offered at CME, Eurex has moved into forex futures trading and the
New York Board of Trade trades U.S. Dollar Index (USDX) futures.
The USDX is not a currency, per se, but it does provide a good gauge
of the value of the dollar against a basket of major currencies although
trading in the USDX contract is not as active as trading in the major
currency pairs.
Forex futures do have a few different quoting conventions than what
traders will find in the interbank and cash forex markets. For example,
the familiar quote for Japanese yen in the cash market is in the number
of yen per dollar so traders will hear a USD/JPY quote of, say, 110 yen.


F o rex Tra di ng Usi ng Inte rmar ket Analysis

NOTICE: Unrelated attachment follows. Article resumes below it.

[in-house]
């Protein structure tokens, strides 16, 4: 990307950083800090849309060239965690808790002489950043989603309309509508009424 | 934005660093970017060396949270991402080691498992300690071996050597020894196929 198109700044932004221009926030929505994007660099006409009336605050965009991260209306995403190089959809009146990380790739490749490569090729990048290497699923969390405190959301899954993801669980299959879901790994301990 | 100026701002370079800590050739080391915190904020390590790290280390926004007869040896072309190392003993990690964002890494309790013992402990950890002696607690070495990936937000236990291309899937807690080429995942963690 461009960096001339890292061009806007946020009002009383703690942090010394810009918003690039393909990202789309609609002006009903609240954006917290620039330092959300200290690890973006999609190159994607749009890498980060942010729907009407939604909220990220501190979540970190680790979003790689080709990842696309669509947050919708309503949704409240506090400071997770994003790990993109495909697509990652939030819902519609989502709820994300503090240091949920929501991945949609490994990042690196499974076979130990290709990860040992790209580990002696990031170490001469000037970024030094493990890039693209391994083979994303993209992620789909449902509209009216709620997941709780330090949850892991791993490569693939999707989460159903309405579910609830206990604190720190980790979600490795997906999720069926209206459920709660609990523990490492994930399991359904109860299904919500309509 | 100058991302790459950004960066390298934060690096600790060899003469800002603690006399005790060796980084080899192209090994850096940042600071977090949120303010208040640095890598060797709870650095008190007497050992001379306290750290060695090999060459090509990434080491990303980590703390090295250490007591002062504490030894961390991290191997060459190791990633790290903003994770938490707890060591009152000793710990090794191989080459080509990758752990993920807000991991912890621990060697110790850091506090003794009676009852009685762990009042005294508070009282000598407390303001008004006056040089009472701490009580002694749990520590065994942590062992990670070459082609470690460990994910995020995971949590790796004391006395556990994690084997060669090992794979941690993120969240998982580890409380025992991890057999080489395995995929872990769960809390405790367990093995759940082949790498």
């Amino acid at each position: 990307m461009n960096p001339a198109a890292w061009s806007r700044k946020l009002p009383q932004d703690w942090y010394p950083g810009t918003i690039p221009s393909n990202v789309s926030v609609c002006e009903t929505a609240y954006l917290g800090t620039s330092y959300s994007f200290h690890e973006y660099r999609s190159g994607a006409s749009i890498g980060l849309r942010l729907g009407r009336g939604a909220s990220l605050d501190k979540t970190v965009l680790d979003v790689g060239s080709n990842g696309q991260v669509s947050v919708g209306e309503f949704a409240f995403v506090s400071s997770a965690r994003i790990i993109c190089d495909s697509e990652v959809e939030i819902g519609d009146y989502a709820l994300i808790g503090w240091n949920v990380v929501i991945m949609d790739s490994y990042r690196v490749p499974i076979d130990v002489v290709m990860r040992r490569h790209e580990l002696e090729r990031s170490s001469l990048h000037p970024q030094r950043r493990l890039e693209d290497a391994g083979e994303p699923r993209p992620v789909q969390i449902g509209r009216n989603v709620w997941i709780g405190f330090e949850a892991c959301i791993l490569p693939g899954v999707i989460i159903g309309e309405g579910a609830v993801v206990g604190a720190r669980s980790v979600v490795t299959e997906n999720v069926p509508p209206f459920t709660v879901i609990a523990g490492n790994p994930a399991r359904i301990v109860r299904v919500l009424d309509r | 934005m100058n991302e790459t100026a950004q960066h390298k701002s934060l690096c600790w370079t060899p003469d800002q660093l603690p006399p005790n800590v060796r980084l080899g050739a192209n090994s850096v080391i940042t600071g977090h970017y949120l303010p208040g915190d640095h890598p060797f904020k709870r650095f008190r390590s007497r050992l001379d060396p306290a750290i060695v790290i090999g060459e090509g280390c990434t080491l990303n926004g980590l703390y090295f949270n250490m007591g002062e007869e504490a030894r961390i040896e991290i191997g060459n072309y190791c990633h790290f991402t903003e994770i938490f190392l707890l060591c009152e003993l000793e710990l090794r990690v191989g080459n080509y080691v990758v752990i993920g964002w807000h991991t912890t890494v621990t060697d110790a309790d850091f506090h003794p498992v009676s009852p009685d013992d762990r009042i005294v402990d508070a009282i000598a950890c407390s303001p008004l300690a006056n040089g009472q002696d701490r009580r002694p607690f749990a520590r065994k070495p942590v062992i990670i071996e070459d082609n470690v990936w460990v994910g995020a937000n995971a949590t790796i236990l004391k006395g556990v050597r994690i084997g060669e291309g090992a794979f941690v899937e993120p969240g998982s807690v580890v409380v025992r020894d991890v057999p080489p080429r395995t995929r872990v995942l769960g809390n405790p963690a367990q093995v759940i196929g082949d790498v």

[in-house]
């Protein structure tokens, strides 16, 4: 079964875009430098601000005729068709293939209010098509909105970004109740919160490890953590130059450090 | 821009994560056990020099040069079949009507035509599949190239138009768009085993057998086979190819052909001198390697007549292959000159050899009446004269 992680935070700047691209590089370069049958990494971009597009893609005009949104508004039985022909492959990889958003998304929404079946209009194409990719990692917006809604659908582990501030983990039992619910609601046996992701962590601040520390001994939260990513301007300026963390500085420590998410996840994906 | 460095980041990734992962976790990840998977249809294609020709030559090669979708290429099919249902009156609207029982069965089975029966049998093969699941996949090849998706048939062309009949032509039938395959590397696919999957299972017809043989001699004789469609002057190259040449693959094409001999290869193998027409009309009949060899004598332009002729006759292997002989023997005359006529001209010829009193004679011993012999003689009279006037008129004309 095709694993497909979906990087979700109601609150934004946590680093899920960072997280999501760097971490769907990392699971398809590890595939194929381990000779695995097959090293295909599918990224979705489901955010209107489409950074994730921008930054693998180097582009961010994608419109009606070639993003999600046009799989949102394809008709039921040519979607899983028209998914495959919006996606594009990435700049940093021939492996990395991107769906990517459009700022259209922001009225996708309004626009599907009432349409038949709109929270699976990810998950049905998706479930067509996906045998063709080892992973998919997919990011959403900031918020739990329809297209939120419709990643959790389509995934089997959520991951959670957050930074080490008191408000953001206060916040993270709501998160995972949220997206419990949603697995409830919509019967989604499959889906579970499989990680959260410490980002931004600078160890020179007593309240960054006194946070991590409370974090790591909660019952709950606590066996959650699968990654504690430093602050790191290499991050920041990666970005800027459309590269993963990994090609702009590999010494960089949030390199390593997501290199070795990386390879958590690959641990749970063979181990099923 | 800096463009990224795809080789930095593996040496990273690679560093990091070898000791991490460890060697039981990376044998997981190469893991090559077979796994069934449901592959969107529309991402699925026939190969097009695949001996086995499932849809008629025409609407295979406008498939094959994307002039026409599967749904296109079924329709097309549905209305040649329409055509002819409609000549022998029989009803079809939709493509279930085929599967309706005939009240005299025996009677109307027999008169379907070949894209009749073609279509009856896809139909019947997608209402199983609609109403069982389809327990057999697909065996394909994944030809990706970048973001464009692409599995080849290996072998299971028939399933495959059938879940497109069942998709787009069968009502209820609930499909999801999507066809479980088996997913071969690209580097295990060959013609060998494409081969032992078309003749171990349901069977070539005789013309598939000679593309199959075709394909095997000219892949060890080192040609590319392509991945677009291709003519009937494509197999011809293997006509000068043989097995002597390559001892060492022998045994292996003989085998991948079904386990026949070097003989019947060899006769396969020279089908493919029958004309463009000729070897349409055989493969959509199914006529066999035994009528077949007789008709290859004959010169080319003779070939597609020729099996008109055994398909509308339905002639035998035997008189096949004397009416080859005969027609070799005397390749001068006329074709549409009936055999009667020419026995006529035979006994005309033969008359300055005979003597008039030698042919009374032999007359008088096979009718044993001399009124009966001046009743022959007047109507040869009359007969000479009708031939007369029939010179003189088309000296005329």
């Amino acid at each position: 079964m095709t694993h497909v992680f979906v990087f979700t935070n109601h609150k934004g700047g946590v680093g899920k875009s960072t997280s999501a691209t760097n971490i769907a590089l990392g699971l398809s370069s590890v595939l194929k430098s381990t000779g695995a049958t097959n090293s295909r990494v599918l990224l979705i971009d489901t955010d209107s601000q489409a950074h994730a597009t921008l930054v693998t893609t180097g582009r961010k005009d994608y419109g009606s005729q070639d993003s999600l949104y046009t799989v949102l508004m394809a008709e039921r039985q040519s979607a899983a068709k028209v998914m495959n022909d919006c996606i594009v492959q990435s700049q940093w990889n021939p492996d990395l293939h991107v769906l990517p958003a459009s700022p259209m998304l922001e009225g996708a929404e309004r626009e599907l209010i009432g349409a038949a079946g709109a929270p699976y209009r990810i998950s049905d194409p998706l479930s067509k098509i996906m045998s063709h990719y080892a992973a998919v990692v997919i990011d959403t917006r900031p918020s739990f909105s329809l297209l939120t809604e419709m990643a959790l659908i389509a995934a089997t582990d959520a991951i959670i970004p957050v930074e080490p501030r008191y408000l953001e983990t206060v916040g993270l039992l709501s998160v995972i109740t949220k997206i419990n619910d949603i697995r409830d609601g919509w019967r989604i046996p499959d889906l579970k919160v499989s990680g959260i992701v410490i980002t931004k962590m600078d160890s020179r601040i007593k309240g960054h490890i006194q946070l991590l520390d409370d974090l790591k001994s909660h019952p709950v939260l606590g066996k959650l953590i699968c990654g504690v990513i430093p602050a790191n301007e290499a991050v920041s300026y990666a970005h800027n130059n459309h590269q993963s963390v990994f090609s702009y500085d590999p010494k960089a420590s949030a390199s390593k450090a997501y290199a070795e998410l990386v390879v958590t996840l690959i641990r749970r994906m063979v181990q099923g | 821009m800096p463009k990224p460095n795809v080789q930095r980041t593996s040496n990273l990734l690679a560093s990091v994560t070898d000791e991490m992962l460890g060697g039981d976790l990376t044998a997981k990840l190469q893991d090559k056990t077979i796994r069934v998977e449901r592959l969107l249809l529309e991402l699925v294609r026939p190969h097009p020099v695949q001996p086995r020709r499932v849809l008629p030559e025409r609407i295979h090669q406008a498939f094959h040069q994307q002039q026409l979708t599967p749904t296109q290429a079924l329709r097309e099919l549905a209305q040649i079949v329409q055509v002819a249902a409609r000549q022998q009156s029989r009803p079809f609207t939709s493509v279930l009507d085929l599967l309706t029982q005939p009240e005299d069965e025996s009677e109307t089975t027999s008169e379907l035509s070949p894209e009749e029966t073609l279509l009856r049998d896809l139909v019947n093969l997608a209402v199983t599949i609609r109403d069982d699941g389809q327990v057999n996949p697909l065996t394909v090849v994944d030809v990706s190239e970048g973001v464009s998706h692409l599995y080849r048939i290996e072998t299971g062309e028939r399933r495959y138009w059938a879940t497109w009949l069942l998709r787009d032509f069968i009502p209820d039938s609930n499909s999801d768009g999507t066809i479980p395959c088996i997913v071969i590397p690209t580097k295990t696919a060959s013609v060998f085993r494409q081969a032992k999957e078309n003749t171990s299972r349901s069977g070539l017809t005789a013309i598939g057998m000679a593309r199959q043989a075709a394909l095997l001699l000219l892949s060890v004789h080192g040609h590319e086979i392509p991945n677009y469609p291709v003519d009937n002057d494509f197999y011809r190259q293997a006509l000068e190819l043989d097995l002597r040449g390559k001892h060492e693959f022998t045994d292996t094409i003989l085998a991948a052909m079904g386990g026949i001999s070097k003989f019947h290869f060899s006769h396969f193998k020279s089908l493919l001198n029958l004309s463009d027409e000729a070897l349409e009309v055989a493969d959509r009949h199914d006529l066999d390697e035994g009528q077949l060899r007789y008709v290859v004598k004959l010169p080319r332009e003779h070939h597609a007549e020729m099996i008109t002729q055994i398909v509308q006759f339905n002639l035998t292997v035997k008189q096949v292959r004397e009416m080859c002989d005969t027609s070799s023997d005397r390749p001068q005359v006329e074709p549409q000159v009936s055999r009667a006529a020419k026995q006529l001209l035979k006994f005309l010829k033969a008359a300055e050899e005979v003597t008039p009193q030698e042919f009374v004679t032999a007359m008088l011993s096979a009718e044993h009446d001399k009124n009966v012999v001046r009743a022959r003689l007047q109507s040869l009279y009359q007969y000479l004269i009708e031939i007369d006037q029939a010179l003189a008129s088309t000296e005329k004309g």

In the futures markets at CME, prices are quoted in the value of the
currency as it relates to the U.S. dollar—for example, yen at 110 in
the cash market would be 0.009091 in futures lingo (0.9 of a penny),
often quoted as just 9091.
In addition to the benefits of cash forex trading mentioned earlier,
futures exchanges provide some other advantages that may encourage
trading forex futures.

One Central Market. Instead of having just one source providing bid/ask quotes as in cash forex trading—a source that
incidentally knows your position—there are literally hundreds of
traders, including major banks and financial institutions, making
bids and offers all the time in futures. All of these bids and offers
are channeled into one place, leading to the establishment of one
price that is widely distributed the instant a trade takes place.

Tight Bid/Ask Spreads. With so many traders and so many bids